The transforming care programme has manifestly failed. What are the Government going to do to ensure funding is available for cash-strapped local councils to pay for community placements with care support for autistic people and people with a learning disability? The Times has revealed that the private companies running these units are making millions of pounds out of detaining vulnerable people in unsafe facilities, in one case funnelling £25 million into a secret bank account in Belize. Can the Minister tell us what the Government are doing to immediately stop private companies that have a vested interest in keeping people with learning disabilities in these Bedlam-like conditions from doing that?
On Saturday, as the Minister has outlined, the Secretary of State ordered the Care Quality Commission to undertake a thematic review of assessment and treatment units, and he has ordered a serious incident review in the case of one young autistic woman, Bethany. Reviews are not urgent action, there are very many Bethanys trapped in seclusion, and 40 people have died in these units. Will the Minister tell us the timetable for the completion and publication of the CQC review and what urgent action can be taken to free all the young people and adults trapped in these appalling conditions?
Hon. Members will be very aware of and concerned about the report published this week by University College London. As the hon. Lady said, the report, which was commissioned by the NHS, draws attention to how people with learning disabilities die on average 15 to 20 years sooner than the general population, often for reasons that are not an inevitable consequence of any underlying medical condition. I was reassured that this report shows that programmes and opportunities that Government are putting in place to improve outcomes for people with learning disabilities and autism are addressing some of the concerns. However, I share very strongly her views and the views of this report that there is still much further to go and that now is the time to take action.
As hon. Members will know, the LeDeR report—the learning disabilities mortality review—is looking into the deaths of all people with a learning disability. It published its second annual report in May and in their response in September the Government accepted all the recommendations and included detailed actions for implementing them. NHS England has also committed that the long-term plan for the NHS will include learning disability and autism as one of the four clinical priorities. The long-term plan will also set out the future of the transforming care programme, which the hon. Lady raised.
Government policy on restrictive practices, including seclusion, is to reduce their use. Where such interventions have to be used, they must be a last resort and the intervention should always be represented as the least restrictive option to meet immediate needs. Incidents of restrictive intervention are recorded in the mental health services dataset and this data is published. The Mental Health Act code of practice highlights the particularly adverse impact of seclusion on children and young people. It advises careful assessment and periodic reviews.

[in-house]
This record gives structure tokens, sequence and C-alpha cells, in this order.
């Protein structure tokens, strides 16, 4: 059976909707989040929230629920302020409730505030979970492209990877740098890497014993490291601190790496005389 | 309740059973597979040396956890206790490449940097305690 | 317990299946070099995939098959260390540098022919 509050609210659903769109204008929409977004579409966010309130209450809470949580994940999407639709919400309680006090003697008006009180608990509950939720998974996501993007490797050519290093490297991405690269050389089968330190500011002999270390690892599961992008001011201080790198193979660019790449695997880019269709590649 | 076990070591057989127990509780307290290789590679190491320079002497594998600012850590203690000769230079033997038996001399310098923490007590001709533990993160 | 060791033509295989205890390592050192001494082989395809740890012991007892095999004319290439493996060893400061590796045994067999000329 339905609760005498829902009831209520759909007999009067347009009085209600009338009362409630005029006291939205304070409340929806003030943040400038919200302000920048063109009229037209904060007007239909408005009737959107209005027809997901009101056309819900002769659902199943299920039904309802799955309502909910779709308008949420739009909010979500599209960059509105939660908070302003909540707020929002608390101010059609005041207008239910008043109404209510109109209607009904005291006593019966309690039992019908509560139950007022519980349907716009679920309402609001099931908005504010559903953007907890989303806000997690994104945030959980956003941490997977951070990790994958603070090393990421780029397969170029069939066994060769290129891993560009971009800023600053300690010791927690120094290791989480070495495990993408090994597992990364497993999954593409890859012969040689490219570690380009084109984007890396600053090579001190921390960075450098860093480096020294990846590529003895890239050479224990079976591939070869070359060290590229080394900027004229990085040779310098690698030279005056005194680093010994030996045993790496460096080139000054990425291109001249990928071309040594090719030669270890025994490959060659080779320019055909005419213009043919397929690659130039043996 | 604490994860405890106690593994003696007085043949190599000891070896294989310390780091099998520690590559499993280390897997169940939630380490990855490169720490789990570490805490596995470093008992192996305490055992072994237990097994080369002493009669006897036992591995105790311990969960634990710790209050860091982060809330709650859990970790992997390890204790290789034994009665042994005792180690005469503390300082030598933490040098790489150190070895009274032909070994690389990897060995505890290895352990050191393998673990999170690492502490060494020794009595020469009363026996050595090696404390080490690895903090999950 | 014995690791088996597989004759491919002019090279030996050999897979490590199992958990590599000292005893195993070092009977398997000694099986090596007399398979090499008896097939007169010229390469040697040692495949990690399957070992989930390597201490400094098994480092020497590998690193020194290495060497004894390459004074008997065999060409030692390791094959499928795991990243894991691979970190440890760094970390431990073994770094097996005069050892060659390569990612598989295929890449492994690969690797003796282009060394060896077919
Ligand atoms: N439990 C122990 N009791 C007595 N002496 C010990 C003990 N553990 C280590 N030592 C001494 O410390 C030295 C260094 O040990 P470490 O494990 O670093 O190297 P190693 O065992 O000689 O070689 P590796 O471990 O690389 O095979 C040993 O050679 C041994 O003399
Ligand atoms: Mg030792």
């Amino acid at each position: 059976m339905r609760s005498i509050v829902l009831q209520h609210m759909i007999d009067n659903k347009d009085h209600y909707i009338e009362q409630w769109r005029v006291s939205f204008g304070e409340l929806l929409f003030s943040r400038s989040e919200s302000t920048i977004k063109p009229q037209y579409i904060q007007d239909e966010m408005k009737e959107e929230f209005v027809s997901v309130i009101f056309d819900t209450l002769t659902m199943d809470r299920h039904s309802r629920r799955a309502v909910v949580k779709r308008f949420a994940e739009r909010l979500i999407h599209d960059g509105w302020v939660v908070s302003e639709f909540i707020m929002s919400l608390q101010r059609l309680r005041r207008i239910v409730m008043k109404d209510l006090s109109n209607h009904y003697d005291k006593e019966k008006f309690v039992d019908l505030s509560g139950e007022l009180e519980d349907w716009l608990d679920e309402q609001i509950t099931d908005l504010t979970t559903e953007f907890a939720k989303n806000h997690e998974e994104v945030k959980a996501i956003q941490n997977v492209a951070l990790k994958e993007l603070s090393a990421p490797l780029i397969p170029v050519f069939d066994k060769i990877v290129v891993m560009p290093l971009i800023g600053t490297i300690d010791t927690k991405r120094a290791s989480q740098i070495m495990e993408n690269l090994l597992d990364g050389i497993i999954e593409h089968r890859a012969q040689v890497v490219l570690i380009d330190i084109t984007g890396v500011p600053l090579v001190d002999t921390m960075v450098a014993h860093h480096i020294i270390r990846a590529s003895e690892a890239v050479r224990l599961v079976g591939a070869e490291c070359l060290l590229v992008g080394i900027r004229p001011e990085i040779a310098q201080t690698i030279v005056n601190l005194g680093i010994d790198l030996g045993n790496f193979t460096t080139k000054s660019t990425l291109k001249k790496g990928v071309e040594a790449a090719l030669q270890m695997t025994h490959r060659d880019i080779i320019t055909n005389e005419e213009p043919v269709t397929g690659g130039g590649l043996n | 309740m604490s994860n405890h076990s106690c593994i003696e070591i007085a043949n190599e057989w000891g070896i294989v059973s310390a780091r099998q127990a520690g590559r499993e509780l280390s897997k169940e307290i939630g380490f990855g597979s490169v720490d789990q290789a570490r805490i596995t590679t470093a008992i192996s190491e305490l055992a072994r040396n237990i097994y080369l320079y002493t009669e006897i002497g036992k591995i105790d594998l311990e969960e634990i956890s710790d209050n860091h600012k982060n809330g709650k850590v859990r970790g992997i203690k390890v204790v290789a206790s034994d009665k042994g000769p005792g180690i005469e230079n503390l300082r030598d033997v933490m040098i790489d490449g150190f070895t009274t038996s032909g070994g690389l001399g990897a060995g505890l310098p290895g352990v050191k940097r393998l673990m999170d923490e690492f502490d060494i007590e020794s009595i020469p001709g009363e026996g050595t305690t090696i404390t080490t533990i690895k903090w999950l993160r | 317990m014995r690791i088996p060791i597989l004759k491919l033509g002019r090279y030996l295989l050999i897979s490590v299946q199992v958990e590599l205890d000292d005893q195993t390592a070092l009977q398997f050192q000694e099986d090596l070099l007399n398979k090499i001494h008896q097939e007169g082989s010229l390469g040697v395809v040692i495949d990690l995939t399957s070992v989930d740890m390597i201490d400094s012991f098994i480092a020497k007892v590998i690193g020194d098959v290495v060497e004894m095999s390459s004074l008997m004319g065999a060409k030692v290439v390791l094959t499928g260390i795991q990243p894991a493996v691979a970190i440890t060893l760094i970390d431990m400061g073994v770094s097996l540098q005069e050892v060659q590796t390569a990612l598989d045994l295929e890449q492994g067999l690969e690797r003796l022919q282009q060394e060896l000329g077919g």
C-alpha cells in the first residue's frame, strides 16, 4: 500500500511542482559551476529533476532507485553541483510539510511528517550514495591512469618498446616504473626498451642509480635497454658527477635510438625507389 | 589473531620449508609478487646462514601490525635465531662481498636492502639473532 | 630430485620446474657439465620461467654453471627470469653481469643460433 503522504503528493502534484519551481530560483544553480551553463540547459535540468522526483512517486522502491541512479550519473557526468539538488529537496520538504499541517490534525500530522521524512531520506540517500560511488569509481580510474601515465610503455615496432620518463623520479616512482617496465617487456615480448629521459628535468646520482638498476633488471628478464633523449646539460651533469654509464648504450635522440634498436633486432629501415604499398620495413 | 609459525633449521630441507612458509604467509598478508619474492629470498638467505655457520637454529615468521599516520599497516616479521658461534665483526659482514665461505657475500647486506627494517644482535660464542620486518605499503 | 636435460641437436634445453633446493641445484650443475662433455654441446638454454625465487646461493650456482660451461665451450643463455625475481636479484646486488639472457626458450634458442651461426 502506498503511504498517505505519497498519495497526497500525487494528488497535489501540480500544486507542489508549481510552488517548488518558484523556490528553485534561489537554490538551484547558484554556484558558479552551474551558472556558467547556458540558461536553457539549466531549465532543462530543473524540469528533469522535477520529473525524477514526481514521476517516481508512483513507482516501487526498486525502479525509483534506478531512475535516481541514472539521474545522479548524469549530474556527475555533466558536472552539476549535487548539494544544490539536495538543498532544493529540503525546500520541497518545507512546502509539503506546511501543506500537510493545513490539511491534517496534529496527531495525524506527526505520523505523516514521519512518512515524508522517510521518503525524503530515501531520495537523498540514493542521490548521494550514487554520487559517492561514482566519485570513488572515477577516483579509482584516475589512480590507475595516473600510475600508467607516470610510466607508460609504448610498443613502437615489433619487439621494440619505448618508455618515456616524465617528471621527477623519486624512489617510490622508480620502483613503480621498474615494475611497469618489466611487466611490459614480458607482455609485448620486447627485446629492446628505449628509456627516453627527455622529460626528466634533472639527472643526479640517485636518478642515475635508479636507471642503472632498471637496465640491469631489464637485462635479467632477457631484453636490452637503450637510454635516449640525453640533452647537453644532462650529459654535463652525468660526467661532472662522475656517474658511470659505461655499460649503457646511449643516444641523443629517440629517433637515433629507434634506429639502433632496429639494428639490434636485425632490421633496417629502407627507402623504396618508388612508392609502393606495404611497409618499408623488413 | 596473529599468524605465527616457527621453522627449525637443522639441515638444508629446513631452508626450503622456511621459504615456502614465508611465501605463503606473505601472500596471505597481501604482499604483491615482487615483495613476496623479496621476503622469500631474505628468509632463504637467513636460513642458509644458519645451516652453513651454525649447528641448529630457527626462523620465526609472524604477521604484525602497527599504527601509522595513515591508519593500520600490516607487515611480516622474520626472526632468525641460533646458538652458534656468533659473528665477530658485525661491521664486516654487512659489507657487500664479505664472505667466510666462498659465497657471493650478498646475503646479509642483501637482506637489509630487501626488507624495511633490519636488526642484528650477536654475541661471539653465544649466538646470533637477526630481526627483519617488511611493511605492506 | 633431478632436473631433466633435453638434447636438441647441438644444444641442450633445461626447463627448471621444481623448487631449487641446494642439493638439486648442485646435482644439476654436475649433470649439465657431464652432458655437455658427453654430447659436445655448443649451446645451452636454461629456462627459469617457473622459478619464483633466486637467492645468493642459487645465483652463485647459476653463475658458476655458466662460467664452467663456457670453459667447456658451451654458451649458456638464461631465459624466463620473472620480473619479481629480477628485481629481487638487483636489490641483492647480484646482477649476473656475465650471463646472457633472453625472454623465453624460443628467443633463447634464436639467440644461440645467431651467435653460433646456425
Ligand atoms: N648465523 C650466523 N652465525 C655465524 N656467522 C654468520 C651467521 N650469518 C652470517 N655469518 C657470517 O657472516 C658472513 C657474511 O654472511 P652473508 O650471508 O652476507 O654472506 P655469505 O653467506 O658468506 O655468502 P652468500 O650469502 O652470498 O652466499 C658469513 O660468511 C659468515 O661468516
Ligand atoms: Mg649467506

I want to turn to the Care Quality Commission review into the inappropriate use of prolonged seclusion and long-term segregation. The first stage of the review will focus on settings that relate most closely to Bethany’s circumstances, focusing on people of all ages receiving care on NHS and independent sector wards for people with learning disabilities and/or autism and on child and adolescent mental health wards. That will start immediately and this stage will report in May next year. It is very important that service users, their families and people with lived experience are able to contribute to that. The second stage will report in the winter and will examine other settings in which segregation and prolonged seclusion are used. That stage will include NHS and independent sector mental health rehabilitation wards and low secure mental health wards for people of all ages, as well as residential care homes designated for the care of people with learning difficulties and/or autism. As I have said, individuals who have been subject to segregation and/or long-term seclusion and their families and carers will be invited to provide evidence, including through interviews. The Care Quality Commission will make recommendations at the end of both stages, which will seek to eliminate system-wide inappropriate use of prolonged seclusion and long-term segregation, and ensure that vulnerable adults and children supported by health and social care are accorded the best possible care.
I should point out that not all the numbers that the hon. Lady spoke about are in separately identified assessment and treatment units. The data reports there being 2,315 in-patients with a learning disability and/or autism in mental health in-patient settings as of September, but some 360 of them were in in-patient settings described as for people with acute learning disabilities